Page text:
The Feminine Mistake: Are We Giving Up Too Much? by Leslie Bennetts
My rating: 4 of 5 stars
I'm glad I read this book, but it will take more than a book review to encompass my thoughts on it (a long conversation with my mom, who was both a "stay-at-home mom" and a "working mom" at different points in our lives, some chats while walking the dog with my husband, and an ongoing series of booklikes blog entries have all helped).
In some ways, this is an updated version of The Feminine Mystique: a critique of women's continuing to make the choice to give up their own income to raise children, and an assumption that a woman cannot be totally "fulfilled" by the roles of wife and mother alone--or at least, she can't be fulfilled by them forever. Leslie Bennetts's argument is mainly an economic one, full of grim statistics about mothers/women and poverty and tragic stories about women who built their lives around their children and husbands, only to have the man lose his job, die, or leave them without a way to support themselves or their families. I think it's tempting to have a, "It won't happen to me" attitude about these topics, and indeed, I think that always "watching your back" is not conducive to an intimate marriage, and that constantly "preparing for the worst" makes for a grim life indeed. Still, I think that she makes a compelling argument, and that women exploring the paid work/parenthood question should at least listen to what she has to say. That's why I'm glad that I read this.
Leslie Bennetts's writing is smart, sharp, and accessible. It does come across as judgmental at times, although I think that's because she believes so strongly in her agenda. But where this book fell short for me was in its assumption that all women find meaning and "individualism" through their work or their careers. For many women, who they are as individuals doesn't necessarily correlate with what they do professionally, and I don't think a woman should keep a career that makes her miserable just so she has an identity outside of that of wife and mother. I would argue that any identity based on but one aspect of your life is a fragile thing, whether as wife, mother, writer, lawyer, or doctor. What makes someone rich as an individual is the intersection of many facets of their identities, and the opportunity to explore them all, even if not all at once. The other place that the book falls short is in stories about women who love being home but who don't seem to be in denial about it -- Bennetts seems to assume that women who adhere to the assertion that being home was the "right" choice, even if they came to financial ruin, are simply unable to face the truth. Having known a fair amount of joyful stay-at-home mothers, I wished that this side would have been explored at least a bit. Still, the joyful SAHMs I knew did also have other pursuits and interests, even if they didn't have full-time jobs outside the home. I've also known SAHMs like the ones described in this book, that feel adrift and depressed once their children no longer need them as much as they once did.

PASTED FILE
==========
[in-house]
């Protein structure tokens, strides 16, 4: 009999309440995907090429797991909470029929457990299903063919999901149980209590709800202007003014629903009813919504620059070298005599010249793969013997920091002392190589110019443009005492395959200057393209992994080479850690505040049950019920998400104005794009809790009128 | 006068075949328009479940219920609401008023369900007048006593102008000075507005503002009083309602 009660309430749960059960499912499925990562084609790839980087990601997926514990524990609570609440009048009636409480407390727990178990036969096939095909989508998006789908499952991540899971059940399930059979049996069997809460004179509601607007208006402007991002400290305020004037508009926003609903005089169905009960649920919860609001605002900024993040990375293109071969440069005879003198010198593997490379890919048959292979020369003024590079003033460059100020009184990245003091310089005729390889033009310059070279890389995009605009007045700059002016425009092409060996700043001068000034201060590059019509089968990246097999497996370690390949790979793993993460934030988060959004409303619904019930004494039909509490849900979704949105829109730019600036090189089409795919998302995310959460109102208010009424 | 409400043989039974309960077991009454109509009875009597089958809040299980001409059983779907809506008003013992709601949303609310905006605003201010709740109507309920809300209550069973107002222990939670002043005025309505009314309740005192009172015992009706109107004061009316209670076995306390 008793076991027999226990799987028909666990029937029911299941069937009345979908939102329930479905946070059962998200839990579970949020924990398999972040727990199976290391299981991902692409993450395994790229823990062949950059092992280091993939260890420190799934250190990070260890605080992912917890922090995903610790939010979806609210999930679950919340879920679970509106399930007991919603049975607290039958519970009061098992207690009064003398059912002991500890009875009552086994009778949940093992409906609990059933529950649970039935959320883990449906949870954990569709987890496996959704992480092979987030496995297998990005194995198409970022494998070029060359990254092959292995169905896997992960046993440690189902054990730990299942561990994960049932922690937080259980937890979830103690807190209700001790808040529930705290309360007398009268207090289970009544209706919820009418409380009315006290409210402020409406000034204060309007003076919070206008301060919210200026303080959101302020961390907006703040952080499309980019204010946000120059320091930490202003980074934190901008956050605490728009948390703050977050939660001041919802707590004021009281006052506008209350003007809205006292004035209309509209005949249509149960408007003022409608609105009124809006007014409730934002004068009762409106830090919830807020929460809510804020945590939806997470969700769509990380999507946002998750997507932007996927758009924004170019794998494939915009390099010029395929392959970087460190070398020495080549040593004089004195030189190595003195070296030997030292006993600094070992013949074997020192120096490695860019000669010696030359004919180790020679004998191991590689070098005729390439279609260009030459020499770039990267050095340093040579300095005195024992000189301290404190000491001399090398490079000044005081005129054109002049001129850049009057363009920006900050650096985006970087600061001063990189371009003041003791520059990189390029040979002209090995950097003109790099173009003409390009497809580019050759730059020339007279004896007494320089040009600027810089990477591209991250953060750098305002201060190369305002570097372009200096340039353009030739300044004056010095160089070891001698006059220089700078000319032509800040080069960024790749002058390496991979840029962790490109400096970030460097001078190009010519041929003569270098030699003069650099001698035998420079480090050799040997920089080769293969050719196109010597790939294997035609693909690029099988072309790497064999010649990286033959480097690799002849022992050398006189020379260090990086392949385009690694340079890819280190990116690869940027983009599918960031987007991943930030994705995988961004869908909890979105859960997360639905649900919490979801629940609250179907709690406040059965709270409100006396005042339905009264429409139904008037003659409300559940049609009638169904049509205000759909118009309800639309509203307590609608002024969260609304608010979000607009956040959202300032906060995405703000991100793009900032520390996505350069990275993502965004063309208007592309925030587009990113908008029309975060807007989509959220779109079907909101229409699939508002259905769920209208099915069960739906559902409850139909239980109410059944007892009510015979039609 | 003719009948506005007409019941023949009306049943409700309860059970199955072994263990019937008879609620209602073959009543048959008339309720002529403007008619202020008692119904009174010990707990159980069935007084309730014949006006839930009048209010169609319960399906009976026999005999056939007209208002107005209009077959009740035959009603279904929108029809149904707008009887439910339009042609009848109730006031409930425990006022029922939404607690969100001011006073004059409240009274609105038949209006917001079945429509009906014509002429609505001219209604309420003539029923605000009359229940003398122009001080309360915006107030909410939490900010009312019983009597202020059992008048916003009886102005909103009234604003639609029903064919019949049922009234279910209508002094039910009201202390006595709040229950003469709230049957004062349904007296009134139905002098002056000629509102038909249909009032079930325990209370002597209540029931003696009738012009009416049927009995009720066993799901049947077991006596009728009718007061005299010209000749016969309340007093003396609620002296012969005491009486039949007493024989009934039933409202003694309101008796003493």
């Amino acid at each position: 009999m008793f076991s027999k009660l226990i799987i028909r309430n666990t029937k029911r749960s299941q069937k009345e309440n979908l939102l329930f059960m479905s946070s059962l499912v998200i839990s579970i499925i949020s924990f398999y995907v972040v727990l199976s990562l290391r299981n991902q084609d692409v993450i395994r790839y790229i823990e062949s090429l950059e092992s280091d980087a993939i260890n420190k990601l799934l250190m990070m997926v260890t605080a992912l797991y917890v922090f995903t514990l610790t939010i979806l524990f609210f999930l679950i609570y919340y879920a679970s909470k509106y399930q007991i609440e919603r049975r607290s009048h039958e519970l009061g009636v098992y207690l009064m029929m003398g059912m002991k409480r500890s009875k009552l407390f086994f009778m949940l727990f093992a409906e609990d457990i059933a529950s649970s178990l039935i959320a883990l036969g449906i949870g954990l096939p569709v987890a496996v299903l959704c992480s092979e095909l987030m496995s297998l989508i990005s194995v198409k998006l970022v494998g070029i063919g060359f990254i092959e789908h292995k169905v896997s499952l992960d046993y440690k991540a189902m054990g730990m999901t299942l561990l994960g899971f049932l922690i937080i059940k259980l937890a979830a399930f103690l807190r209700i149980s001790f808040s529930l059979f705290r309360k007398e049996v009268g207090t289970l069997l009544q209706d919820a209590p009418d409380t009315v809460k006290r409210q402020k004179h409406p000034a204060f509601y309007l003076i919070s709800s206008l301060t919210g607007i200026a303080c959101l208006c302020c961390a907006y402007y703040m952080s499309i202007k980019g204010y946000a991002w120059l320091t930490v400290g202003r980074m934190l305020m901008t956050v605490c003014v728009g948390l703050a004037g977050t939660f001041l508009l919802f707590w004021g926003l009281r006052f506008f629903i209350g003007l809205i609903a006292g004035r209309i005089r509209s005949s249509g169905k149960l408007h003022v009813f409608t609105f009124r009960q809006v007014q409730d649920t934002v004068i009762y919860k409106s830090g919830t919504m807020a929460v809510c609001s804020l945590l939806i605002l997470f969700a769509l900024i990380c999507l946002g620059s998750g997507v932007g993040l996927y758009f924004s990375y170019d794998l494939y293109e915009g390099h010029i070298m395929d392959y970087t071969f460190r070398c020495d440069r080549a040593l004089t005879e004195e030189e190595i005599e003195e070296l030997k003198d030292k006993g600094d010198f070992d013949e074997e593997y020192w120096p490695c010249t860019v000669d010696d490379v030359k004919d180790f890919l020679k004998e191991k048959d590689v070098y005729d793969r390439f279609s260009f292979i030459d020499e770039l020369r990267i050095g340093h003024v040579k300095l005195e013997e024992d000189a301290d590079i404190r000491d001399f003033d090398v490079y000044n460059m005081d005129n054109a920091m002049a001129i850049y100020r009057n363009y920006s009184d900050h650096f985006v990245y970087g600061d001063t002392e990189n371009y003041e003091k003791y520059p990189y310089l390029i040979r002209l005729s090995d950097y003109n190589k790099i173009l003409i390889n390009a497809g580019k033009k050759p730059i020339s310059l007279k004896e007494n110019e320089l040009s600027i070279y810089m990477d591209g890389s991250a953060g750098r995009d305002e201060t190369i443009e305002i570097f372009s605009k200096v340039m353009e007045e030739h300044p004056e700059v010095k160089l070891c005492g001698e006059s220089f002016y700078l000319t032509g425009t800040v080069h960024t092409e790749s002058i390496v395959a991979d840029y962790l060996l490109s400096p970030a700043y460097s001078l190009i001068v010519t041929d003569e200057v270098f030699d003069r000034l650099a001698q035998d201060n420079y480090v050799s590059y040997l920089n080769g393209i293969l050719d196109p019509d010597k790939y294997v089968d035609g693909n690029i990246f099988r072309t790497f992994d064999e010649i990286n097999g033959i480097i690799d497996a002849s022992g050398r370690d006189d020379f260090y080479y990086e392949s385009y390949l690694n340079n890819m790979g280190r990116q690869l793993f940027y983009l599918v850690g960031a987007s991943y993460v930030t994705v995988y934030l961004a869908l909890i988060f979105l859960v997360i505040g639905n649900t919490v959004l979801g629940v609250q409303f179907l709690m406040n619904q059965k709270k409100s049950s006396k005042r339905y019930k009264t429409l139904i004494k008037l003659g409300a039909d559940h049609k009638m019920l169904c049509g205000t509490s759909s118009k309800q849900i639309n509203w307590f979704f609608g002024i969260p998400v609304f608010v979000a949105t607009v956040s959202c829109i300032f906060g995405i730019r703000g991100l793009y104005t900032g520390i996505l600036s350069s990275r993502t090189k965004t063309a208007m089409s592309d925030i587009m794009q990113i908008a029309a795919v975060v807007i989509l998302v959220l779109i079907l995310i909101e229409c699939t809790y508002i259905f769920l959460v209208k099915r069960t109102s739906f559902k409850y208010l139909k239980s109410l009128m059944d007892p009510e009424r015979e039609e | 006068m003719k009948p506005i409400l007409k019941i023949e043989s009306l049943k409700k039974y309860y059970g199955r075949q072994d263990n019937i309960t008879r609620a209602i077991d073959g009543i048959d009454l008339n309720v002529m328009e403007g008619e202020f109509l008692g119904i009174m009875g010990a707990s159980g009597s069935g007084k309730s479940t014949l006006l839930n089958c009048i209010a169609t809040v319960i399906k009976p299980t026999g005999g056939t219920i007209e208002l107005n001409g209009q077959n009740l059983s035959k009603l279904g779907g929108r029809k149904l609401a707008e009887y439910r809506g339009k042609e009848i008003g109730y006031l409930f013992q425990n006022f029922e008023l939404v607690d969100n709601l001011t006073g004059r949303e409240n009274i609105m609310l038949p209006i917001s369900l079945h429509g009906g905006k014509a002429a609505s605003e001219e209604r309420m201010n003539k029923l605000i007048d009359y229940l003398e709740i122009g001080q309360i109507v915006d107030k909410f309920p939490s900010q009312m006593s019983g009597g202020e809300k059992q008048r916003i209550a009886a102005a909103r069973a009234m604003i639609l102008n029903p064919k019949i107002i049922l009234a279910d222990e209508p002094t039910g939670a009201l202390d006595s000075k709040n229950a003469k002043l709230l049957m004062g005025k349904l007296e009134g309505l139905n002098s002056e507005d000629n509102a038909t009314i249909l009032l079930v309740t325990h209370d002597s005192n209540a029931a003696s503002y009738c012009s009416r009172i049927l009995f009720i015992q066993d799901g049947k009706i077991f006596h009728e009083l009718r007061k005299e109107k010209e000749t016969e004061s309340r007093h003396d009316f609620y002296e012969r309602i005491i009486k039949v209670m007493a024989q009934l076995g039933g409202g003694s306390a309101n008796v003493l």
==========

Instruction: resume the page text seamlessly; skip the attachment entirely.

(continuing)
This is a loaded topic, and this book is meant to push some buttons. Still, for the most part I found myself open to what Bennetts had to say, and grateful that she found a way to say it.
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Further reading list from this book:
- Opting Out: Why Women Really Quit Careers and Head Home by Paula Stone (at my library)
- Money, a Memoir by Liz Perle (just got it from paperbackswap)
- Perfect Madness by Judith Warner (on its way from bookmooch)
- What Children Need by Jane Waldfogel
- The Joys of Too Much: Go for the Big Life--the Great Career, the Perfect Guy, and Everything Else You Ever Wanted (Even if You're Afraid You Don't Have What It Takes) by Bonnie Fuller (I think I'll disagree with this book but am intrigued).
- Ever Since Adam and Eve and Disregard First Book by Terry Martin Hekker
- "Twenty-Five Things People Have a Shocking Capacity to Be Surprised By Over and Over" by Nora Ephron (on my Kindle)